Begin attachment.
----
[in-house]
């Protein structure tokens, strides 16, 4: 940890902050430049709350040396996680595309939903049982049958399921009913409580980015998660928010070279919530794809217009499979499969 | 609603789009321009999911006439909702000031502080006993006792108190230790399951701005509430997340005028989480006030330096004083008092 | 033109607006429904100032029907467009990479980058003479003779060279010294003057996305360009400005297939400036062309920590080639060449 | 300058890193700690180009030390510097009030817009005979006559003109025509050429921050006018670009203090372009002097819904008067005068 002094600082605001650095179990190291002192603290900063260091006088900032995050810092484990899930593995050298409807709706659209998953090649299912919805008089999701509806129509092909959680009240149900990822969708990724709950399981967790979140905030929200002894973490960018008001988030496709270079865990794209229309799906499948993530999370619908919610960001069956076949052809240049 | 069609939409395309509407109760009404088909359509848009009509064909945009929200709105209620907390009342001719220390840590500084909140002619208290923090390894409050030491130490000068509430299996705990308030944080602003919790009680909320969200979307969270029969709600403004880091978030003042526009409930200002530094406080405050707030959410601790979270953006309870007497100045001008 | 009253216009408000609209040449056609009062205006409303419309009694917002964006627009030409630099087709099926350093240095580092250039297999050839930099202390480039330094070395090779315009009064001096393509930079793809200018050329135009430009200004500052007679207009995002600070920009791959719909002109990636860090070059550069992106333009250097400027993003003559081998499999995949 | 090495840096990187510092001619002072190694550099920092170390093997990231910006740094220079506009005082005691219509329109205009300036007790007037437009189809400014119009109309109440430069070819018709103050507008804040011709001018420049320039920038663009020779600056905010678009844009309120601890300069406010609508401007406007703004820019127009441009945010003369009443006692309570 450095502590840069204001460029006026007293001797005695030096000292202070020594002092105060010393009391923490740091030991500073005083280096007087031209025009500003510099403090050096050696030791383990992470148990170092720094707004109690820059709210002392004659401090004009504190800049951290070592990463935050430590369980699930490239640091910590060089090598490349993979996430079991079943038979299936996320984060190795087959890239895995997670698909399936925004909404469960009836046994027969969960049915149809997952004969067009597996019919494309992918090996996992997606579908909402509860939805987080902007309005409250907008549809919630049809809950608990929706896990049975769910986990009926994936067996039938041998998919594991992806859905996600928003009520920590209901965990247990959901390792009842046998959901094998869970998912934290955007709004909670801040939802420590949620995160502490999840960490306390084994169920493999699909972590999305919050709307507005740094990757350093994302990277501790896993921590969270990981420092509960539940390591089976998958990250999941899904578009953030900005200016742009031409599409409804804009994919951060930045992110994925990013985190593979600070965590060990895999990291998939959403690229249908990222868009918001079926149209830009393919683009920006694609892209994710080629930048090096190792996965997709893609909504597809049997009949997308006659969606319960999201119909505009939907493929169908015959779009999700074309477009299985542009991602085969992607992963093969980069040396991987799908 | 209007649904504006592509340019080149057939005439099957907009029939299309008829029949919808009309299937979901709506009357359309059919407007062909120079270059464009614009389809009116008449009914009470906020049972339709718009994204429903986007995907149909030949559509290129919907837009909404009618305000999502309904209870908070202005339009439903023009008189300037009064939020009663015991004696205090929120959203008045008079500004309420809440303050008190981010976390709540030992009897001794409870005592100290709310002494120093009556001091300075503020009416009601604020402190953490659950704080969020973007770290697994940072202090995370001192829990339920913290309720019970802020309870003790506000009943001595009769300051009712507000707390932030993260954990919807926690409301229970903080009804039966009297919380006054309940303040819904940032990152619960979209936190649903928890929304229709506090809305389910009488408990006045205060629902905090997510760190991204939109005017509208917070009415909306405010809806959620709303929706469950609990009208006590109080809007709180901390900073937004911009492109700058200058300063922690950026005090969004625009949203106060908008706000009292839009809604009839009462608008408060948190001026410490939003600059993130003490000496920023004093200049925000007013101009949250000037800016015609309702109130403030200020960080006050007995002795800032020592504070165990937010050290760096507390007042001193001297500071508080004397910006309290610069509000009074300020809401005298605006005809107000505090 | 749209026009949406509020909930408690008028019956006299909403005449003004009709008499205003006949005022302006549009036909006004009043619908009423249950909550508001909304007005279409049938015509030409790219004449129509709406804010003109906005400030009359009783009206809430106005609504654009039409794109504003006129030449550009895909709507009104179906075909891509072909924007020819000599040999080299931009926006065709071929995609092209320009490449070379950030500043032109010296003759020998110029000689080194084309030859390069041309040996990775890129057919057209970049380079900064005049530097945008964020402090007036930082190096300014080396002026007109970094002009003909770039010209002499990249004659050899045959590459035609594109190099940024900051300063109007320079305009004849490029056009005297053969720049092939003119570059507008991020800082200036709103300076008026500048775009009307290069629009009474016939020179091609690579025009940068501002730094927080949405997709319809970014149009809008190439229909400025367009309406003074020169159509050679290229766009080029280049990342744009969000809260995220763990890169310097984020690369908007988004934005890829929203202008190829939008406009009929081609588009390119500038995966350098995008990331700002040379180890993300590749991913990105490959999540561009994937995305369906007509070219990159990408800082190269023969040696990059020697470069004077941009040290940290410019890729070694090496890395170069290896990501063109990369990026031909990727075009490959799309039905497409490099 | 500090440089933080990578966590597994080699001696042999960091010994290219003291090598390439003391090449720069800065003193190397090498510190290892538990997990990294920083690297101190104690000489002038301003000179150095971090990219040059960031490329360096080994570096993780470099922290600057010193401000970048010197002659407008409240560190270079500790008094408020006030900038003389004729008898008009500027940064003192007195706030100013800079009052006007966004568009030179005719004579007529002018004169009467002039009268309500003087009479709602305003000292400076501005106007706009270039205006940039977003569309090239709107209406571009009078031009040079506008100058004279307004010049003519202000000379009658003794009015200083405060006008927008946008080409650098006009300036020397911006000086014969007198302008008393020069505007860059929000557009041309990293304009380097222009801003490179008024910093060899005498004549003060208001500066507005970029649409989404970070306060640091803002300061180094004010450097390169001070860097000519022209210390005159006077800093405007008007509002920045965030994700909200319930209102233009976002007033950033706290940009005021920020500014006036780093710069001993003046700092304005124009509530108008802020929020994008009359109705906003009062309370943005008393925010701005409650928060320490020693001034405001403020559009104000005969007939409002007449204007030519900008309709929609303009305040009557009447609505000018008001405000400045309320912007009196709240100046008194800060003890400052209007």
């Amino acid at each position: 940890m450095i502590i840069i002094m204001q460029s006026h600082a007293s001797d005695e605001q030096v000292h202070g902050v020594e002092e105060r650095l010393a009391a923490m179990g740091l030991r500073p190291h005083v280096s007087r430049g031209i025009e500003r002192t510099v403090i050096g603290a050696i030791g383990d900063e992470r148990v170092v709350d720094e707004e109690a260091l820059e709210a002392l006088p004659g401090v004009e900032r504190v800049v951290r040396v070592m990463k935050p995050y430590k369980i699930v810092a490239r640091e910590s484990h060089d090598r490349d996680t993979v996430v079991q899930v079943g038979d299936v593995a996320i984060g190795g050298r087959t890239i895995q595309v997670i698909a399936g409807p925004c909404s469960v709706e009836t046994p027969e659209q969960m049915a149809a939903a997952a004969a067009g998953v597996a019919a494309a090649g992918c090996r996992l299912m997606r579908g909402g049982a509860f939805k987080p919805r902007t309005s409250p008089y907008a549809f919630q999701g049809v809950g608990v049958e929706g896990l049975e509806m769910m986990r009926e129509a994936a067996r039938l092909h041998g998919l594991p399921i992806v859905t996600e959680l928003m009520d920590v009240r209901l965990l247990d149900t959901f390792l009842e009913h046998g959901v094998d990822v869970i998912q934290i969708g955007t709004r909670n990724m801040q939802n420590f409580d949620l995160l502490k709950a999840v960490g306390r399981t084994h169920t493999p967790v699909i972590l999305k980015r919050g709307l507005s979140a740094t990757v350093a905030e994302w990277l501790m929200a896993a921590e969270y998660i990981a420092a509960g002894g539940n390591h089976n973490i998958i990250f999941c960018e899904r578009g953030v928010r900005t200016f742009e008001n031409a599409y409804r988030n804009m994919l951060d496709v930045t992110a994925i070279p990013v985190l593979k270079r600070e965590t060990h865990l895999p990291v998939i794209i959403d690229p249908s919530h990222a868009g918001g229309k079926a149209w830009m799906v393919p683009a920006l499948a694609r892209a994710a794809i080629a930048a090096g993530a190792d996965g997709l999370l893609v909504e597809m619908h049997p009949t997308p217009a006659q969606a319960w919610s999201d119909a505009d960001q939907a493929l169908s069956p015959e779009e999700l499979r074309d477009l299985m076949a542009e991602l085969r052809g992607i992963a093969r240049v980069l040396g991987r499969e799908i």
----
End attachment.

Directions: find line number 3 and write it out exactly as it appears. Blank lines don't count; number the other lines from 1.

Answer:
């Amino acid at each position: 940890m450095i502590i840069i002094m204001q460029s006026h600082a007293s001797d005695e605001q030096v000292h202070g902050v020594e002092e105060r650095l010393a009391a923490m179990g740091l030991r500073p190291h005083v280096s007087r430049g031209i025009e500003r002192t510099v403090i050096g603290a050696i030791g383990d900063e992470r148990v170092v709350d720094e707004e109690a260091l820059e709210a002392l006088p004659g401090v004009e900032r504190v800049v951290r040396v070592m990463k935050p995050y430590k369980i699930v810092a490239r640091e910590s484990h060089d090598r490349d996680t993979v996430v079991q899930v079943g038979d299936v593995a996320i984060g190795g050298r087959t890239i895995q595309v997670i698909a399936g409807p925004c909404s469960v709706e009836t046994p027969e659209q969960m049915a149809a939903a997952a004969a067009g998953v597996a019919a494309a090649g992918c090996r996992l299912m997606r579908g909402g049982a509860f939805k987080p919805r902007t309005s409250p008089y907008a549809f919630q999701g049809v809950g608990v049958e929706g896990l049975e509806m769910m986990r009926e129509a994936a067996r039938l092909h041998g998919l594991p399921i992806v859905t996600e959680l928003m009520d920590v009240r209901l965990l247990d149900t959901f390792l009842e009913h046998g959901v094998d990822v869970i998912q934290i969708g955007t709004r909670n990724m801040q939802n420590f409580d949620l995160l502490k709950a999840v960490g306390r399981t084994h169920t493999p967790v699909i972590l999305k980015r919050g709307l507005s979140a740094t990757v350093a905030e994302w990277l501790m929200a896993a921590e969270y998660i990981a420092a509960g002894g539940n390591h089976n973490i998958i990250f999941c960018e899904r578009g953030v928010r900005t200016f742009e008001n031409a599409y409804r988030n804009m994919l951060d496709v930045t992110a994925i070279p990013v985190l593979k270079r600070e965590t060990h865990l895999p990291v998939i794209i959403d690229p249908s919530h990222a868009g918001g229309k079926a149209w830009m799906v393919p683009a920006l499948a694609r892209a994710a794809i080629a930048a090096g993530a190792d996965g997709l999370l893609v909504e597809m619908h049997p009949t997308p217009a006659q969606a319960w919610s999201d119909a505009d960001q939907a493929l169908s069956p015959e779009e999700l499979r074309d477009l299985m076949a542009e991602l085969r052809g992607i992963a093969r240049v980069l040396g991987r499969e799908i």